Societies all over the world are undergoing profound transformations, two if which are digitalization and economization. Not only does there seem to be a relative simultaneity, but also both processes accelerate each other. Against the background of neo-institutionalist’s philosophy of history (Meyer; DiMaggio & Powell) a certain confluence and thus homogeneity within at least the western world in the upcoming decades is to be expected.
While there is a legitimate sociological interest in describing these changes, I am more interested in the underlying conditions that underlie the mutual fomentation of digitization and economization. At the example of education policy, I want to present a suggestion on how to analytically grasp the interplay between digital and economic transformations. I want to discuss underpinnings that seem to be crucial for their seamless confluence.
a) The assumption of and approximation to fungibility as fundamental necessity for the transformation of practices and logics,
b) The forcing of transactionality as a concept of sociality that reduces social interaction to a form of barter,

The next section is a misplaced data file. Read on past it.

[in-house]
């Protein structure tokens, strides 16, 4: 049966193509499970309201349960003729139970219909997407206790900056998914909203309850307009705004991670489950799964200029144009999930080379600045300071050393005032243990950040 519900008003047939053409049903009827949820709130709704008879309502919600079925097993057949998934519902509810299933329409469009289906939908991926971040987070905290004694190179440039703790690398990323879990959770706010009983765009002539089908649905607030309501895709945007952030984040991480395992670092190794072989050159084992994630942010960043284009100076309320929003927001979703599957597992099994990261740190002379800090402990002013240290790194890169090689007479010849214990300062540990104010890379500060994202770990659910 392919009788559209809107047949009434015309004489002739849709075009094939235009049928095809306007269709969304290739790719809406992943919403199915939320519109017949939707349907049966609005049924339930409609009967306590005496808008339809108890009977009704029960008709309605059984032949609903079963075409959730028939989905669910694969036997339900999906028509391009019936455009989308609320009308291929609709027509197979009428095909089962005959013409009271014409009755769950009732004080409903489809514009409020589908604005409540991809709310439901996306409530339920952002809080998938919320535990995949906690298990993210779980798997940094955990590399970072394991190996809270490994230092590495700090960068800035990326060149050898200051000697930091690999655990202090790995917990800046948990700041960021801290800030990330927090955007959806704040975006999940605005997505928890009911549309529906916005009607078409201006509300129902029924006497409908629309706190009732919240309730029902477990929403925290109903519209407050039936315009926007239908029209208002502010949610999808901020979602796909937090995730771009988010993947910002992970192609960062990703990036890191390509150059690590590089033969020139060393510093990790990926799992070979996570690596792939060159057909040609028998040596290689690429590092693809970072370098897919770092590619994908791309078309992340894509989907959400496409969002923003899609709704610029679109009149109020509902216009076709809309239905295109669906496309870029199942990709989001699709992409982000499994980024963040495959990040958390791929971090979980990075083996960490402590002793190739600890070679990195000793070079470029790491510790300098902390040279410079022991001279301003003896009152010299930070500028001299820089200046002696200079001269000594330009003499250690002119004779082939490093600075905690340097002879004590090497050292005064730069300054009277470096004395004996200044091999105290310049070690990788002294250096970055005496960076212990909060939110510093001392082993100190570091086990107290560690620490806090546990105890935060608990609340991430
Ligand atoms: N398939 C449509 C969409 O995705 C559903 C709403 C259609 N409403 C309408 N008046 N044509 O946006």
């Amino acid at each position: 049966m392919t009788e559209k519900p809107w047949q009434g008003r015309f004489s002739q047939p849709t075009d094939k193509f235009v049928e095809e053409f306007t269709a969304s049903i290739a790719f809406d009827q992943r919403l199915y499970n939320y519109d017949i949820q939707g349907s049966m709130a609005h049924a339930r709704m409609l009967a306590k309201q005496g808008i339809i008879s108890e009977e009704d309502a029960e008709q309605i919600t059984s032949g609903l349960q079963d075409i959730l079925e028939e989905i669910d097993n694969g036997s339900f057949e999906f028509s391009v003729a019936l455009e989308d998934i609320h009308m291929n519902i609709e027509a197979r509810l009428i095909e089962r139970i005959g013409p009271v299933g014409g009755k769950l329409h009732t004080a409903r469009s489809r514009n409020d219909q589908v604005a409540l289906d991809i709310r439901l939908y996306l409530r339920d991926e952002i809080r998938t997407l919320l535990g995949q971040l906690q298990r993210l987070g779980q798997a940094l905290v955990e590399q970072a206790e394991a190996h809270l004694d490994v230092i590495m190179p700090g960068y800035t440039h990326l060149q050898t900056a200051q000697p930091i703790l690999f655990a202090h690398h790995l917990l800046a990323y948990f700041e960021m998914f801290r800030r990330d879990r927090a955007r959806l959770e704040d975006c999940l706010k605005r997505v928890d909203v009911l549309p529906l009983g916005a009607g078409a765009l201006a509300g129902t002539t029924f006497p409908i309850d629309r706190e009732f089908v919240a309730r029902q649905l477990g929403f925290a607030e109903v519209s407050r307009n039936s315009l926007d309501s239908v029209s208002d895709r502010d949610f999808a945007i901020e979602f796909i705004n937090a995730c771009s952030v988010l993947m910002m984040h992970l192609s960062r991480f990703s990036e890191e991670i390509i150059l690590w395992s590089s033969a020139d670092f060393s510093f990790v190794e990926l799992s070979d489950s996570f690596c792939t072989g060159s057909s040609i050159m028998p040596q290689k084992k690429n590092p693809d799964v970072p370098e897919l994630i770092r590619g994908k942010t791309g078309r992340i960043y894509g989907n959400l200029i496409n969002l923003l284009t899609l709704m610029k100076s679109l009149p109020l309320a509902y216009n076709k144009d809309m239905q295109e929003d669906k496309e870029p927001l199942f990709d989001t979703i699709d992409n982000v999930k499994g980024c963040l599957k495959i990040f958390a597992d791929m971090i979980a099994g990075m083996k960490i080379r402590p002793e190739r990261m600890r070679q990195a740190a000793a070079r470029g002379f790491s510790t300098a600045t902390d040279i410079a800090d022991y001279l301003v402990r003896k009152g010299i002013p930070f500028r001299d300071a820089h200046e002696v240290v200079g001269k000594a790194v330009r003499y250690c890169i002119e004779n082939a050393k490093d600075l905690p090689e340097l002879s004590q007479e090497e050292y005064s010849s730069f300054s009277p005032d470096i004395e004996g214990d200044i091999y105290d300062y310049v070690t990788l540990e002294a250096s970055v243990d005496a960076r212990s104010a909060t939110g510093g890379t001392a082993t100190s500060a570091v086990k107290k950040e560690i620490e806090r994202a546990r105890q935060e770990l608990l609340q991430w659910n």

c) The binarization of thinking and problem solving, thereby the undermining of differentiating and disambiguating discourse.
I will present examples within the abovementioned field of education policy. In particular, I would like to address the role of supranational organisations and foundations as facilitators of both transformations and, for the sake of the argument, offer a contrasting perspective.
It is crucial to discuss these matters in a comparative perspective, which is why I would like to invite the audience to a broad discussion on their view on this—be it within education policy or other fields, wherein national and international policies, laws, solutions come into play.
Dr. Buck's lecture is an initiative of the ENCODE research group at ISK/HSL.